Defendants D'Alessandro, Imbimbo, Mattson, Musial, and Schriro (the "State Defendants") have filed a motion to dismiss under Fed.R.Civ.P. 12(b)(1) and 12(b)(6). (ECF No. 40.) The State Defendants argue that (1) this Court lacks jurisdiction over all claims against them in their official capacities, (2) this Court should abstain from addressing Kaminsky's suit in light of a parallel state action, (3) Kaminsky fails to state a claim of retaliation under the First and Second Amendments and the Connecticut Constitution, and (4) Kaminsky fails to state a claim in Count One against Defendant D'Alessandro under the theory of supervisory liability.

         For the reasons explained below, the State Defendants' motion to dismiss is granted in part and denied in part. As to Count One, the claims against the State Defendants in their official capacities are dismissed because they are barred by the Eleventh Amendment and, to the extent they seek injunctive relief, the request for injunctive relief is moot or the Plaintiff lacks standing to seek such relief. The portion of Count Two asserting a retaliation claim under the Second Amendment is dismissed because it fails to state a plausible claim for relief. I decline to assert supplemental jurisdiction over the remaining portion of Count Two, asserting a retaliation claim under Article First, Section 15 of the Connecticut Constitution, because it involves a novel and complex question of state law. As to Count Three, Kaminsky's claim under the First Amendment is dismissed because it fails to state a plausible claim for relief. Because the other claim asserted in Count Three - asserting a violation of Article First, Section 10 of the Connecticut Constitution - also involves a novel and complex question of state law, I decline to assert supplemental jurisdiction over that claim as well. Finally, because Kaminsky does not oppose the dismissal of his claim against Defendant D'Alessandro, it is dismissed.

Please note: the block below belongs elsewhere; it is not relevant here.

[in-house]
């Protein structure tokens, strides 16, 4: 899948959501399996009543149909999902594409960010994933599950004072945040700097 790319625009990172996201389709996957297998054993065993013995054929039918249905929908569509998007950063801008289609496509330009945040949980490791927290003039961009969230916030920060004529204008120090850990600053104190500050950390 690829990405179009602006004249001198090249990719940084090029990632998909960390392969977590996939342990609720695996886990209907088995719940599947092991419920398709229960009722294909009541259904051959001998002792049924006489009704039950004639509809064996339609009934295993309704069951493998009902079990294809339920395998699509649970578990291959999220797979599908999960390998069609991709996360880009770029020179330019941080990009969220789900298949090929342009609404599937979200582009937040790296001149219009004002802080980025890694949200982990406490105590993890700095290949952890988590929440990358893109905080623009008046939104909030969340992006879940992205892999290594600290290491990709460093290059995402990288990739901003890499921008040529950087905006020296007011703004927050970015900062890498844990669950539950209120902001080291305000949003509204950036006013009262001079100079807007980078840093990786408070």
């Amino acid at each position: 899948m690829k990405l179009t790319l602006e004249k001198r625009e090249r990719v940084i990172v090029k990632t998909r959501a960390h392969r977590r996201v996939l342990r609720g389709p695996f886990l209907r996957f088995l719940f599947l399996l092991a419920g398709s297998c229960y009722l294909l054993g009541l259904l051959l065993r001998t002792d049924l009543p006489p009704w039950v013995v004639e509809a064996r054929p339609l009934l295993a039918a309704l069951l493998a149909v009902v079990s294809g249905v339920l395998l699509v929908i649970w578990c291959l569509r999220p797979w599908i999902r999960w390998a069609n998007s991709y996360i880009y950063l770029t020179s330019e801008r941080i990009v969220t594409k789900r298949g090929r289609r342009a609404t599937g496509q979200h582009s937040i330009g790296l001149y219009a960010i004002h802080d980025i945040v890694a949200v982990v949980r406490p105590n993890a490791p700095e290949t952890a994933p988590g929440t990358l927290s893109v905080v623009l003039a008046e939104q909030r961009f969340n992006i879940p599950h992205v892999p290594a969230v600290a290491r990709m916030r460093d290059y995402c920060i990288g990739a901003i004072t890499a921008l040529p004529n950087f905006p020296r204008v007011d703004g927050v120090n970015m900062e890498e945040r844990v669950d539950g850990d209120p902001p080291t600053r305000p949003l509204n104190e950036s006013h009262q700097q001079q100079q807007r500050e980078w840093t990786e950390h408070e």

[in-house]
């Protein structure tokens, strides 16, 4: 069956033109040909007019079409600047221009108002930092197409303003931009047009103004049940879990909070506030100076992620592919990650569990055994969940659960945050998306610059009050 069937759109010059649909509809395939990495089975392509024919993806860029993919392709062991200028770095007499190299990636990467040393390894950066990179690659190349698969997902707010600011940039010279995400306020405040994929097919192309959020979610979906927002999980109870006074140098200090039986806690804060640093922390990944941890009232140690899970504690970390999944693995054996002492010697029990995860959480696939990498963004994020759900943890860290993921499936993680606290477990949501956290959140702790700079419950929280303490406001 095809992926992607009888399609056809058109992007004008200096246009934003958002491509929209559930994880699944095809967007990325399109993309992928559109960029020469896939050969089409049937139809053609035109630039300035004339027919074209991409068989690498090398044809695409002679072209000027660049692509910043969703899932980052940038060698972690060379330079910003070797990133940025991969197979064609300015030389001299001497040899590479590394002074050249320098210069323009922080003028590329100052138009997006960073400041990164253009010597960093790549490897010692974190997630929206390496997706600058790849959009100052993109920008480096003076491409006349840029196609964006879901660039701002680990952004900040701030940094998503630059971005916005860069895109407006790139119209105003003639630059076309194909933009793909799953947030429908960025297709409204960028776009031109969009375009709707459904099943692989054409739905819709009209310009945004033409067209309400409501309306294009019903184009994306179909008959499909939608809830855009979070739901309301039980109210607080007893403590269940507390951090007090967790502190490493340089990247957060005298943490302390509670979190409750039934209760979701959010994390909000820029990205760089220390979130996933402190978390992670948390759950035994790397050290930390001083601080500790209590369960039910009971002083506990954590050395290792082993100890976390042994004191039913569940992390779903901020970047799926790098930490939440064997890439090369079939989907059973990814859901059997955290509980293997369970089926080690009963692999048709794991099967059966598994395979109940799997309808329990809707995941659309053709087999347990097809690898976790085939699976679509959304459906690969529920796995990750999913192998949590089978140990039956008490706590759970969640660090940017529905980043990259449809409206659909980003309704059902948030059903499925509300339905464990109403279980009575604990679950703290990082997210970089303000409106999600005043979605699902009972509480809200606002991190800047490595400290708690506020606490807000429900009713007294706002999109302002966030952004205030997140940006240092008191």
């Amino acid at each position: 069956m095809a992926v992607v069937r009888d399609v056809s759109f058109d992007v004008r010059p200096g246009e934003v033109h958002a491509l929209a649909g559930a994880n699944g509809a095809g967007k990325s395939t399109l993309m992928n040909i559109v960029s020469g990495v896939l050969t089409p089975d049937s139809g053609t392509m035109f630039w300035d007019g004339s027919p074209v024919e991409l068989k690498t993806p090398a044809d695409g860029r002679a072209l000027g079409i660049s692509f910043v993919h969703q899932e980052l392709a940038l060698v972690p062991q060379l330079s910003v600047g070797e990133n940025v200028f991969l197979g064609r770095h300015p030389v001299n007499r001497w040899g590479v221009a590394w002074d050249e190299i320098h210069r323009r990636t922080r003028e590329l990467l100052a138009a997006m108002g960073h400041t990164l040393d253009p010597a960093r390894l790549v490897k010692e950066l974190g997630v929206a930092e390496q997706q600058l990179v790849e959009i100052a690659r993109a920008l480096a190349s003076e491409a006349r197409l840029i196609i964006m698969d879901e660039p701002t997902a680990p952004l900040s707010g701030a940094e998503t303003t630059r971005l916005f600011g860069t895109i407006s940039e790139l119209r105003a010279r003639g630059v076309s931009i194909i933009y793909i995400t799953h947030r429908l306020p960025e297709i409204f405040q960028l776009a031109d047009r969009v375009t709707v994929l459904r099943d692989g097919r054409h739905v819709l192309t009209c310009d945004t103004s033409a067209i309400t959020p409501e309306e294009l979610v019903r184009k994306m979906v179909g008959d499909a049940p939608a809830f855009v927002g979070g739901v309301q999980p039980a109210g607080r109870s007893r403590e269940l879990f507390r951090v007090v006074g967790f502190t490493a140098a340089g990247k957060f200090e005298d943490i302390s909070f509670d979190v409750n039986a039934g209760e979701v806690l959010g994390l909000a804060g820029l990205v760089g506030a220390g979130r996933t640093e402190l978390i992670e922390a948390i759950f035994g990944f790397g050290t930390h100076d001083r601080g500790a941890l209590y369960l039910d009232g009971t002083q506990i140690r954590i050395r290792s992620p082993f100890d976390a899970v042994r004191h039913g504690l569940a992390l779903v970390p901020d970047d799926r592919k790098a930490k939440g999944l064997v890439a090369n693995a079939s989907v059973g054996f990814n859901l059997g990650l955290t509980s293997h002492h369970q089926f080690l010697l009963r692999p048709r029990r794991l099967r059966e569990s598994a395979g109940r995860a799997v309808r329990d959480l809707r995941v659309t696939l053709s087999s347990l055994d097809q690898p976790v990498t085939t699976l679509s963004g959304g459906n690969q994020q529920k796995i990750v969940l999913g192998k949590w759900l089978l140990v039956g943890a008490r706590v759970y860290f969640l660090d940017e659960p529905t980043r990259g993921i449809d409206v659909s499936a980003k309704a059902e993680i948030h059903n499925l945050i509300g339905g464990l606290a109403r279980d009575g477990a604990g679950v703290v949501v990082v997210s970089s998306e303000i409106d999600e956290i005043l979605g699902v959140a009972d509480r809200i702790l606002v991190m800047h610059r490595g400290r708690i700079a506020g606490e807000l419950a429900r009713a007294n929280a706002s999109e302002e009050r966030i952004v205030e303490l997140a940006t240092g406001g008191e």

Defendants Solenski and Flanagan (the "CPD Defendants") have also filed a motion to dismiss, in which they argue that Kaminsky fails to state a claim against the CPD Defendants in their official capacities. (ECF No. 42.) Kaminsky does not oppose that motion. It is therefore granted.